So, I’m learning. Do you want to leave the pup with me while you go through the buffet line?, asks the Husband. Naw, I say. I’m good. I’d like to walk her near the food and reinforce her self-control.

With the leash in my left hand, I balance the plate and its mounded deep-fried buffet goodness in my dominant right. The pup is at Heel and totally solid. In tune with my movements, she answers every Let’s Go and stops to sit when I pause. We’re like dance partners. It’s beautiful.

Oh ugh, the sour cream is stuck to the spoon. My attempt to give the spoon a sharp shake to dislodge the clotted mass goes terribly awry.  The dairy glob takes a right turn at Albuquerque and bypasses my baked potato. Instead it smacks squarely on the pup’s cape. She looks up at me to ask what she should do about this.

Well, I say. Shit. Which I know is totally unacceptable at a buffet.  Even Golden Corral, the Wal-Mart of buffets. But in my defense, I kinda forgot myself, not having the previous life experience of slapping sour cream on a dog in a buffet line. How does one react to such things, anyway?

2. Asking my dogs to follow commands

Say it like you mean it, I tell co-workers. He’ll sit the first time. We dog lovers want to be gentle and caring with our furry family members. We want to be kind, we do.

What do the dogs want? Well, consistency is a good start. Ok, we say, you can lie on the sofa next to me, but not if you’re muddy. Yeah, that kind of thinking doesn’t chug well through a dog noggin.  And if you want them to sit, you tell them Sit with that tone that makes clear there’s not really an alternative option here. If you ask them kindly to sit and they just stand and look at you, you going to have to ask a second time. Or even a third. By the fourth SIT! with your hand pushing on their butt they will finally plant it. So now your dog knows that he doesn’t have to do anything until you ask four times. And that’s consistency.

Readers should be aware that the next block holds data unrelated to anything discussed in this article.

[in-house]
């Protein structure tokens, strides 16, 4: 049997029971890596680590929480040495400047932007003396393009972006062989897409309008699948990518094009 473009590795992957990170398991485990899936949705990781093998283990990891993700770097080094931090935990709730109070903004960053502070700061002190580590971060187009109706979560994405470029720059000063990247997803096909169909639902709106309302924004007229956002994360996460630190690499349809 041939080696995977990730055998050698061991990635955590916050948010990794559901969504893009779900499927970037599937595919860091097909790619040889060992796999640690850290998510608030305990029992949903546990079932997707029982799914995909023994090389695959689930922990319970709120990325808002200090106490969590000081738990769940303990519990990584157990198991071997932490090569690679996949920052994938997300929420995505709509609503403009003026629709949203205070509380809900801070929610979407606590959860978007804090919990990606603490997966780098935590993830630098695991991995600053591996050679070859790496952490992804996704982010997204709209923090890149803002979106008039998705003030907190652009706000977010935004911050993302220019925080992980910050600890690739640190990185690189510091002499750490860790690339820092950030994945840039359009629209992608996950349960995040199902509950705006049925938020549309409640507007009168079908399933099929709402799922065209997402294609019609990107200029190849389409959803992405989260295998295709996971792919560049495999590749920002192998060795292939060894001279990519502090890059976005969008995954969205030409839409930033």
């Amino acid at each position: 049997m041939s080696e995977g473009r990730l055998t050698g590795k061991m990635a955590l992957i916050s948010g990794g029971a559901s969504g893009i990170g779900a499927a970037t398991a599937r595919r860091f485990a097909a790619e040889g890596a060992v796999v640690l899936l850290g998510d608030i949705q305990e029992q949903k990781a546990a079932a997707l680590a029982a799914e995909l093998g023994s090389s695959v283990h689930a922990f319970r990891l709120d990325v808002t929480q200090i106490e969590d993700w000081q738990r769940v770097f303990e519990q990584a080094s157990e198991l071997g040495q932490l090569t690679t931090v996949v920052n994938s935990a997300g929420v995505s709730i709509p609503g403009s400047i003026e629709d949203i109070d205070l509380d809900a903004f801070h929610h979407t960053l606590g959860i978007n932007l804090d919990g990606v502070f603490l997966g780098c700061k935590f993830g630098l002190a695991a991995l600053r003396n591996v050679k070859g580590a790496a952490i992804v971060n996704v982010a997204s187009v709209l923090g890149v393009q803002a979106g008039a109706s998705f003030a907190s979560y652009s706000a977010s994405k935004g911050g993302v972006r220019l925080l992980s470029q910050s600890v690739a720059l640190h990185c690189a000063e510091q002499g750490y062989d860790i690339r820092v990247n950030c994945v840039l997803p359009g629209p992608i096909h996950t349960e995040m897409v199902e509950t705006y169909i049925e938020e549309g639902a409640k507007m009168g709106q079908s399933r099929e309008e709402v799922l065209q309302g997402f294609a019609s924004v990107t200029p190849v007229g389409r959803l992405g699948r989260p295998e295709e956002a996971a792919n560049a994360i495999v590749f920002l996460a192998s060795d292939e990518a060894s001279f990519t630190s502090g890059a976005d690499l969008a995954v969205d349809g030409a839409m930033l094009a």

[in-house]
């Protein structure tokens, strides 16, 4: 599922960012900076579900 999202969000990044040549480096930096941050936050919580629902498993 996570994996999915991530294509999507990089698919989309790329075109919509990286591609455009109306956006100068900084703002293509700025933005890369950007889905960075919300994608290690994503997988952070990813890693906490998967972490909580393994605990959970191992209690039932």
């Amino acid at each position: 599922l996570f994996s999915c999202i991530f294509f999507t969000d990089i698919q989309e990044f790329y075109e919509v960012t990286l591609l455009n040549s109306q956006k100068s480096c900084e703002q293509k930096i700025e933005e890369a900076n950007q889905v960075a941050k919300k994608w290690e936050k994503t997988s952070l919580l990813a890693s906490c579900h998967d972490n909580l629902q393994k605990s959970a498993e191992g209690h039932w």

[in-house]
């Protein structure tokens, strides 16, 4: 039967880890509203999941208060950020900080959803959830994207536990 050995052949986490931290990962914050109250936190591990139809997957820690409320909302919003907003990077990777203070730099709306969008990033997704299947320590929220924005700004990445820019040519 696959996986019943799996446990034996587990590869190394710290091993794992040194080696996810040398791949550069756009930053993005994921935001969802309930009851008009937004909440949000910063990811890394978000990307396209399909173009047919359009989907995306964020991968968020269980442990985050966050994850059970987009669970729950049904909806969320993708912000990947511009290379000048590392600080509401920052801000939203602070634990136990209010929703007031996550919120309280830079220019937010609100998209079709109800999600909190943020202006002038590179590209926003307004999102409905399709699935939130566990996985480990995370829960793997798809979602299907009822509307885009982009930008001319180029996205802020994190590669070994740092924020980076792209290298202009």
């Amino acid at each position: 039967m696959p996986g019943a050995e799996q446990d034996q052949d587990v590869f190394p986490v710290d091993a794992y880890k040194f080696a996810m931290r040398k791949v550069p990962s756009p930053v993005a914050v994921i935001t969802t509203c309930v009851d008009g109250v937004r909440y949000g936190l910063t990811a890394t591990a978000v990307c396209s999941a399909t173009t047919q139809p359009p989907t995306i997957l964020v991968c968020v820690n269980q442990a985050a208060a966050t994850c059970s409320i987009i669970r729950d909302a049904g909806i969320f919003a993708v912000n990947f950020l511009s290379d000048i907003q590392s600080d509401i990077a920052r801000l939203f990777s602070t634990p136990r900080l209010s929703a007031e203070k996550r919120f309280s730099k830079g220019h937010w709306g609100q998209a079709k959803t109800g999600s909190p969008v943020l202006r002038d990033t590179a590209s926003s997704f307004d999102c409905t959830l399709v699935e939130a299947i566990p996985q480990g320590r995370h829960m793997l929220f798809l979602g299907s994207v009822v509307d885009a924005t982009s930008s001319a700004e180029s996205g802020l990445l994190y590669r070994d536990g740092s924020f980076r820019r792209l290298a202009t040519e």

So I don’t ask my dogs to do things. I let them know what behavior is expected and what will get them praise and possibly score them a cookie.

An assistance dog must be responsive. These dogs love having a job to do and want to do it well. And we want them to feel good about themselves, after all.

3. Leaving offerings to the food fairy

Did you catch that gaping maw moat alligator mentioned in Number One above? Ah, there was a magical time in my life that I didn’t really clean the kitchen floor all that much. I had a dog.

A friend with small children was lamenting about how her otherwise adorable kids had taken a carton of eggs out to the living room and cracked each one open on the carpet. A dozen eggs!, she cried. How do you even begin to get that out of the carpet?

You know what I’d do? I said, calmly sipping my coffee. I’d just let the dog out there. Better than a wet vac, in my experience. A Labrador would suck every trace of that egg slime out of the fiber, now wouldn’t he?

Oh, but it’s not the same with an assistance pup in training. An assistance dog cannot walk into a restaurant with his handler and be hoovering the carpet all the way to the table. And this starts with the puppy raiser.

With three dogs in the kitchen as I work at the cutting board, food flying everywhere like it has super powers or something. A potato morsel lands next to a dog nose, but no matter. These furries are being trained to ignore food on the ground.  Their goodies come from their food bowl or a dog cookie from my hand.

Why didn’t I do this before I was a puppy raiser? Never again will I have a begging dog at the dinner table.

So, whatcha eatin’?

4. Panic over a torn dewclaw

Or other such small things. Just like kids, the more dogs you have come through your house the more relaxed you get about minor emergencies.

I was a Cub Scout leader for a few years. I’d hear things like, Mrs. Sword! Bobby poked me in the eye with a stick! And I’d ask, Is it bleeding? Still got the marble in your head? You can still see? Then get back out there and play capture the flag, kiddo. Come back if you’ve cracked a rib or something.